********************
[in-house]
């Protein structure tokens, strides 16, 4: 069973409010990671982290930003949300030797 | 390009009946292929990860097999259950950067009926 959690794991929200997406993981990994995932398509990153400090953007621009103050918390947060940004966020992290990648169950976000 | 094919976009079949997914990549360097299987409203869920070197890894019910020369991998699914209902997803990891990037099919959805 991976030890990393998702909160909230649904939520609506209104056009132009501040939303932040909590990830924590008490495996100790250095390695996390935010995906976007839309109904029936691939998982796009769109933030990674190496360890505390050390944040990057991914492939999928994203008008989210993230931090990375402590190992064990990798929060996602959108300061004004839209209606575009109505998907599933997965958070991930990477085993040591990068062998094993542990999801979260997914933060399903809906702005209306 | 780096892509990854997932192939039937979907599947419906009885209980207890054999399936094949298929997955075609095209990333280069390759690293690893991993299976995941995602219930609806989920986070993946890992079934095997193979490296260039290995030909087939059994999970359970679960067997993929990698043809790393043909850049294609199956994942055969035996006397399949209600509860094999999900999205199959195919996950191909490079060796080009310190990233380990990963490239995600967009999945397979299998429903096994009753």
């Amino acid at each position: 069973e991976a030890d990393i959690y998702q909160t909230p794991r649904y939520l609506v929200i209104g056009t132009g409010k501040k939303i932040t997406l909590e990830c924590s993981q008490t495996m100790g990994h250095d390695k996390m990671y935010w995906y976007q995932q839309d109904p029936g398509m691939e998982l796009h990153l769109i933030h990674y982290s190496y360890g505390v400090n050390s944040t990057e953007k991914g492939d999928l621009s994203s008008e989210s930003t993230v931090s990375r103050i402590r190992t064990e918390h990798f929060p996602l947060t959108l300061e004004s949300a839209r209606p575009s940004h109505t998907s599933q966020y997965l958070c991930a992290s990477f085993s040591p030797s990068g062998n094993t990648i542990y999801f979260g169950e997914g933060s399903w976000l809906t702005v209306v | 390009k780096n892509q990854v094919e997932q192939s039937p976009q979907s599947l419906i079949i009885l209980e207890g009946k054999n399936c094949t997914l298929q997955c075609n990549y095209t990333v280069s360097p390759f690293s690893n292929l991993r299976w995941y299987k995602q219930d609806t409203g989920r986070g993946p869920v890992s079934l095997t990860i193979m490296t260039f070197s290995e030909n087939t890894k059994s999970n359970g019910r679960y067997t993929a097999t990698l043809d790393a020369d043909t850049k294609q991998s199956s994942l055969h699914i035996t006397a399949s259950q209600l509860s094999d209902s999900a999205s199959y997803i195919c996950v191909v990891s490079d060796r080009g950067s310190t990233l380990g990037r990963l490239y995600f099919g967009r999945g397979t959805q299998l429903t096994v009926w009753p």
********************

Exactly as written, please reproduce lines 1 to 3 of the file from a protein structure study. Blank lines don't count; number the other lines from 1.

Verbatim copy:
[in-house]
């Protein structure tokens, strides 16, 4: 069973409010990671982290930003949300030797 | 390009009946292929990860097999259950950067009926 959690794991929200997406993981990994995932398509990153400090953007621009103050918390947060940004966020992290990648169950976000 | 094919976009079949997914990549360097299987409203869920070197890894019910020369991998699914209902997803990891990037099919959805 991976030890990393998702909160909230649904939520609506209104056009132009501040939303932040909590990830924590008490495996100790250095390695996390935010995906976007839309109904029936691939998982796009769109933030990674190496360890505390050390944040990057991914492939999928994203008008989210993230931090990375402590190992064990990798929060996602959108300061004004839209209606575009109505998907599933997965958070991930990477085993040591990068062998094993542990999801979260997914933060399903809906702005209306 | 780096892509990854997932192939039937979907599947419906009885209980207890054999399936094949298929997955075609095209990333280069390759690293690893991993299976995941995602219930609806989920986070993946890992079934095997193979490296260039290995030909087939059994999970359970679960067997993929990698043809790393043909850049294609199956994942055969035996006397399949209600509860094999999900999205199959195919996950191909490079060796080009310190990233380990990963490239995600967009999945397979299998429903096994009753």
């Amino acid at each position: 069973e991976a030890d990393i959690y998702q909160t909230p794991r649904y939520l609506v929200i209104g056009t132009g409010k501040k939303i932040t997406l909590e990830c924590s993981q008490t495996m100790g990994h250095d390695k996390m990671y935010w995906y976007q995932q839309d109904p029936g398509m691939e998982l796009h990153l769109i933030h990674y982290s190496y360890g505390v400090n050390s944040t990057e953007k991914g492939d999928l621009s994203s008008e989210s930003t993230v931090s990375r103050i402590r190992t064990e918390h990798f929060p996602l947060t959108l300061e004004s949300a839209r209606p575009s940004h109505t998907s599933q966020y997965l958070c991930a992290s990477f085993s040591p030797s990068g062998n094993t990648i542990y999801f979260g169950e997914g933060s399903w976000l809906t702005v209306v | 390009k780096n892509q990854v094919e997932q192939s039937p976009q979907s599947l419906i079949i009885l209980e207890g009946k054999n399936c094949t997914l298929q997955c075609n990549y095209t990333v280069s360097p390759f690293s690893n292929l991993r299976w995941y299987k995602q219930d609806t409203g989920r986070g993946p869920v890992s079934l095997t990860i193979m490296t260039f070197s290995e030909n087939t890894k059994s999970n359970g019910r679960y067997t993929a097999t990698l043809d790393a020369d043909t850049k294609q991998s199956s994942l055969h699914i035996t006397a399949s259950q209600l509860s094999d209902s999900a999205s199959y997803i195919c996950v191909v990891s490079d060796r080009g950067s310190t990233l380990g990037r990963l490239y995600f099919g967009r999945g397979t959805q299998l429903t096994v009926w009753p």